The year after that, Hunter was hired by Ukrainian energy company Burisma. That was awkward timing considering that the oligarch who owned the company was under investigation for corruption and Hunter’s dad was overseeing the Obama administration’s Ukraine policy, but no doubt these facts are unrelated. Hunter was doubtless tapped for Burisma’s Board of Directors due to the value he could add through his deep expertise in energy exploration and extraction in Eastern Europe.

Oh, and in between the Chinese and Ukrainian gigs, Hunter was kicked out of the Naval Reserve for testing positive for cocaine. No one seemed to care. Years later, he was feeling sufficiently untouchable to leave a laptop full of evidence of influence-peddling, drug use, and embarrassing personal behavior in a Delaware computer repair shop where he seems to have simply forgotten about it.

When some of the salacious material on the hard drive came to light the next year, much of the media claimed, based on no evidence whatsoever, that there might have never been an abandoned laptop and that the whole thing might be “Russian disinformation.” Social media companies owned by billionaire tech oligarchs briefly tried to stop people from sharing the story. Looking back at the whole sordid interlude, it’s worth pausing a moment to think about how hard so many wealthy and powerful people worked at damage control on behalf of a man who, had he been born into the lower classes and struggled with a remotely similar bundle of issues, would have very likely ended up in prison or living on the streets.

Hunter in Perspective

I’d certainly rather live in a society that was more compassionate toward Hunter’s less fortunate equivalents than one that was more consistently cruel. I certainly don’t think he should be demonized for his struggles with substance abuse. If anything, the most sympathetic Joe Biden has ever seemed to me was when text messages between father and son emerged in 2020 showing Joe expressing unconditional love and support while Hunter was in rehab. I just wish the president had shown similar levels of compassion toward all the drug users who weren’t members of his immediate family during his decades of pushing for draconian tough-on-crime legislation.

That egregious double standard is partially a function of his father’s lifetime of political power — although there are plenty of rich kids behaving badly whose parents aren’t senators, vice presidents, or presidents.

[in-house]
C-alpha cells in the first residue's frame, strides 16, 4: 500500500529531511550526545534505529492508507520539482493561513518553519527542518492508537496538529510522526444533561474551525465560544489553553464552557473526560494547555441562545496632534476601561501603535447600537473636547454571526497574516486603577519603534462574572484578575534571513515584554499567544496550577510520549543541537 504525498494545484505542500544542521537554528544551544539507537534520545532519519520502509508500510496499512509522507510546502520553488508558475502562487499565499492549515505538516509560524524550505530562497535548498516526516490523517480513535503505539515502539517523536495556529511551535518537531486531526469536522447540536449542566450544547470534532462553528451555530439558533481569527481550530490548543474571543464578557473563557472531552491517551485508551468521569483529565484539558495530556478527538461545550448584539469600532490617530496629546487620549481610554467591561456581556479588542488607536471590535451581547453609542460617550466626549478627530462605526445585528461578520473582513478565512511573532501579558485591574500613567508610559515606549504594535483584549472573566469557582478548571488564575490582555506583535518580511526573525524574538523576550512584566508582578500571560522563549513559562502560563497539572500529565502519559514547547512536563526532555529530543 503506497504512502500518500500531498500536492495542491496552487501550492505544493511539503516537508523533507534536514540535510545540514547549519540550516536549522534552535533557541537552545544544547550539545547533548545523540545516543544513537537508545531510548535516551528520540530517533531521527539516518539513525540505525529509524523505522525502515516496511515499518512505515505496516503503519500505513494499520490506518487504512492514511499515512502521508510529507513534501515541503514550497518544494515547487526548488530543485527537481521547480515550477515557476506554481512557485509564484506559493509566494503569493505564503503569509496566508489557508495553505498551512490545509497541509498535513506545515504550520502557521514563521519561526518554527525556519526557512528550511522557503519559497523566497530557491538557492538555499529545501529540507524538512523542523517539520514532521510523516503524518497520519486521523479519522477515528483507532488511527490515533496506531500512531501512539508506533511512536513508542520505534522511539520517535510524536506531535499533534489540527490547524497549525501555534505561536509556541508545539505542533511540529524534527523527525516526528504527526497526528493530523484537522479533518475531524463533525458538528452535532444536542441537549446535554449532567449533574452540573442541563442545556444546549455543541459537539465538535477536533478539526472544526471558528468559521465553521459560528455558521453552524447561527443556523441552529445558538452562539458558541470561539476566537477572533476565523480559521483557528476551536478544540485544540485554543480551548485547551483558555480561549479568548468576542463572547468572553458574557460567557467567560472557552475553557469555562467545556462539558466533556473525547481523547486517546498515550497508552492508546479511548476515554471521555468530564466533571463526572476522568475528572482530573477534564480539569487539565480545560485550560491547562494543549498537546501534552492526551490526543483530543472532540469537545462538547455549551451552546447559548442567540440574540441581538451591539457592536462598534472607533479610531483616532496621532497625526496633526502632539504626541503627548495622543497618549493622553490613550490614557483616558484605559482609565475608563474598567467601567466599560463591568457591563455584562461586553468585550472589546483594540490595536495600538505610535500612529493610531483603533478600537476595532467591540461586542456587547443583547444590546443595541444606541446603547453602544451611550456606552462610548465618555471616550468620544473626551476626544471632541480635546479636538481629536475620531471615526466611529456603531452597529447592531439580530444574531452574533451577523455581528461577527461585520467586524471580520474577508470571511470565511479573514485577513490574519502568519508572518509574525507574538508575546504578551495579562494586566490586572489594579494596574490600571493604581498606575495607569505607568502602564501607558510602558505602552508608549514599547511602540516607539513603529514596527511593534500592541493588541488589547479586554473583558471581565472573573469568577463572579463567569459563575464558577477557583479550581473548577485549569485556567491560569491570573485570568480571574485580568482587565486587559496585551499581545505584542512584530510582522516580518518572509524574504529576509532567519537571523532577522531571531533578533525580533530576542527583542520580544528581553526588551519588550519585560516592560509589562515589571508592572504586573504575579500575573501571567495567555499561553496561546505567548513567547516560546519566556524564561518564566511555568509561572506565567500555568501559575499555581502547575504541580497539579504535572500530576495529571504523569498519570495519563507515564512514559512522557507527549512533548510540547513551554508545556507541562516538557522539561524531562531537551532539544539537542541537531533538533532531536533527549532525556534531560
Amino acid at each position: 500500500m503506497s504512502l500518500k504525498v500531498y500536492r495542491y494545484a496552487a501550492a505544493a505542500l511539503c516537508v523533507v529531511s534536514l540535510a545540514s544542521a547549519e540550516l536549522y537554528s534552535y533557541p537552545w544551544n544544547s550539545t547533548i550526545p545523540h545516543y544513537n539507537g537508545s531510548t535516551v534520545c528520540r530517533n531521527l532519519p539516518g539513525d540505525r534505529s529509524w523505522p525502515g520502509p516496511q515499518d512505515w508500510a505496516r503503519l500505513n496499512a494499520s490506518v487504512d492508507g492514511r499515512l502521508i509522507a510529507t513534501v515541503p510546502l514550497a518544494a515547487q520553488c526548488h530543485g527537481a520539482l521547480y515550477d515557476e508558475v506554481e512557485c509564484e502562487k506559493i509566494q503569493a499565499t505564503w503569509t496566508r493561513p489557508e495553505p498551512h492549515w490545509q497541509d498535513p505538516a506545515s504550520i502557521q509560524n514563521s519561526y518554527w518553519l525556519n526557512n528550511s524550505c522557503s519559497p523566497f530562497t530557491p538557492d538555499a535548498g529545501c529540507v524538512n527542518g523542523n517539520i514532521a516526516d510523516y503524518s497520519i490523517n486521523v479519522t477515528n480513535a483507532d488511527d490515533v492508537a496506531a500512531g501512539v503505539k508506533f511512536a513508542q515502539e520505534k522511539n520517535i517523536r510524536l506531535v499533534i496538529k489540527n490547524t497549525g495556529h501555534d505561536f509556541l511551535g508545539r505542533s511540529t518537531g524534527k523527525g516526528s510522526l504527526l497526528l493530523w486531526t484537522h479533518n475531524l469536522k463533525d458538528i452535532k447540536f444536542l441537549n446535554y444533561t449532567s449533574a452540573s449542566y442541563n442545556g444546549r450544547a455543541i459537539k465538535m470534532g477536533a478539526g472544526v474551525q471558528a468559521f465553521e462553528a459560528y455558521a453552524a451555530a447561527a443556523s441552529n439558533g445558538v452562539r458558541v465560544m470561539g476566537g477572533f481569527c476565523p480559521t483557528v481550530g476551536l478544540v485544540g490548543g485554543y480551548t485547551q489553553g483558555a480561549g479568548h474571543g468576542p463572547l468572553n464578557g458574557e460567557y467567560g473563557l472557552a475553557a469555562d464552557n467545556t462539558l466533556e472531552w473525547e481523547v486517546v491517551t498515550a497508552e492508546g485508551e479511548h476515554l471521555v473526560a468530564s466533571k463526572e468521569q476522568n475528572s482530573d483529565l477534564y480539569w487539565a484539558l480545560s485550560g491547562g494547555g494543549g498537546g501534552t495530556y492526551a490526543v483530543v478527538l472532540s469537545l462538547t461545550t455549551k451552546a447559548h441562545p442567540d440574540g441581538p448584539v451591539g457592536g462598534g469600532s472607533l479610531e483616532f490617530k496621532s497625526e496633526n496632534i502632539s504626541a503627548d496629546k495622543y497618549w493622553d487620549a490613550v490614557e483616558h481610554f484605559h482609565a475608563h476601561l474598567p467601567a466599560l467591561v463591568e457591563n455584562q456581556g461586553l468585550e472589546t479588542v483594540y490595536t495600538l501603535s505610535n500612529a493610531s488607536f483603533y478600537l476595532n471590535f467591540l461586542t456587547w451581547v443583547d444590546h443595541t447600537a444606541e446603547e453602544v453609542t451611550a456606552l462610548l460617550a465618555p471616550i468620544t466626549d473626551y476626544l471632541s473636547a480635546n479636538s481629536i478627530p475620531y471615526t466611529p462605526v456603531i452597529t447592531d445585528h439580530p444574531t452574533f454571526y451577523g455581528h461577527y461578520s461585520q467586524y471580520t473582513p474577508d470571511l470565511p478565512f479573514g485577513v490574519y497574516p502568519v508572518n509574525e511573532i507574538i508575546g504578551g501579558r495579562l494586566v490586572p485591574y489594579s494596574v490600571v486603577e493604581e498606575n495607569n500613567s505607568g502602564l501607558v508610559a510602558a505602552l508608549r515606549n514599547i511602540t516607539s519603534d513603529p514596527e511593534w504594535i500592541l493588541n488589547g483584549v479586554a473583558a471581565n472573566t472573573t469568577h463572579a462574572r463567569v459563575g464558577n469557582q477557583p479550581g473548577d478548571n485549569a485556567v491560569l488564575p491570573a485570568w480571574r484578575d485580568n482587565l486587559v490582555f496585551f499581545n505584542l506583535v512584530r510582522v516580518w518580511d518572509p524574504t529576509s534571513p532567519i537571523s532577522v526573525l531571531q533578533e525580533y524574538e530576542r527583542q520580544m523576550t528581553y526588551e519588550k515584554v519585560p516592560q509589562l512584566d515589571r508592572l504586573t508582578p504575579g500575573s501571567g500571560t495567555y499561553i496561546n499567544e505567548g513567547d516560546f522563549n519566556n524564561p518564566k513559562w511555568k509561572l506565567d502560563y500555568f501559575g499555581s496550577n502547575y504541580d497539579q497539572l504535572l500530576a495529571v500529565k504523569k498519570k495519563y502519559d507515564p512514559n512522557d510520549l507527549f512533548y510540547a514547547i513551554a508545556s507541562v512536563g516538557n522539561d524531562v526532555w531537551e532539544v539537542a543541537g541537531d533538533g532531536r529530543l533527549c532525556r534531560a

Similar points apply to the influence Hunter made his whole career out of peddling. The president’s defenders insist that Hunter was only peddling the appearance of influence, that father didn’t listen to son in such matters, and that Joe certainly didn’t do favors for Hunter’s clients. These claims are very much in dispute, but for the moment let’s assume that it’s all true.

The larger point is that no part of the story I just ran through could have happened in a world that wasn’t beset with almost farcical levels of economic inequality. The attempt to throttle sharing of the laptop story was downstream of the monopolization of most of our digital commons by a few billionaires. The Burisma job was downstream of a corrupt Ukrainian oligarch having millions of dollars to toss at the utterly unremarkable son of an American politician to see if that didn’t help him make some of his problems go away.

I don’t think petty corruption would completely disappear in a more egalitarian economic system. But it would be, well, petty. I’m sure elected decision-makers would sometimes be influenced by the kind of personal favors you don’t have to be hoarding a massively disproportionate share of society’s resources to offer. News stories about shocking scandals wouldn’t completely wither away.

For a career like Hunter’s to be possible, you need a world where would-be purchasers of influence can afford to damn near shoot gold coins in all directions, hoping that some of them hit someone who might have the right person’s ear. If he’d been born into a more egalitarian society, Hunter Biden might or might not have had a less messy and chaotic life. Lots of people wreck their lives in lots of different ways. All I know for sure is that, had he been born into a more equal world, Hunter would have had to get a job.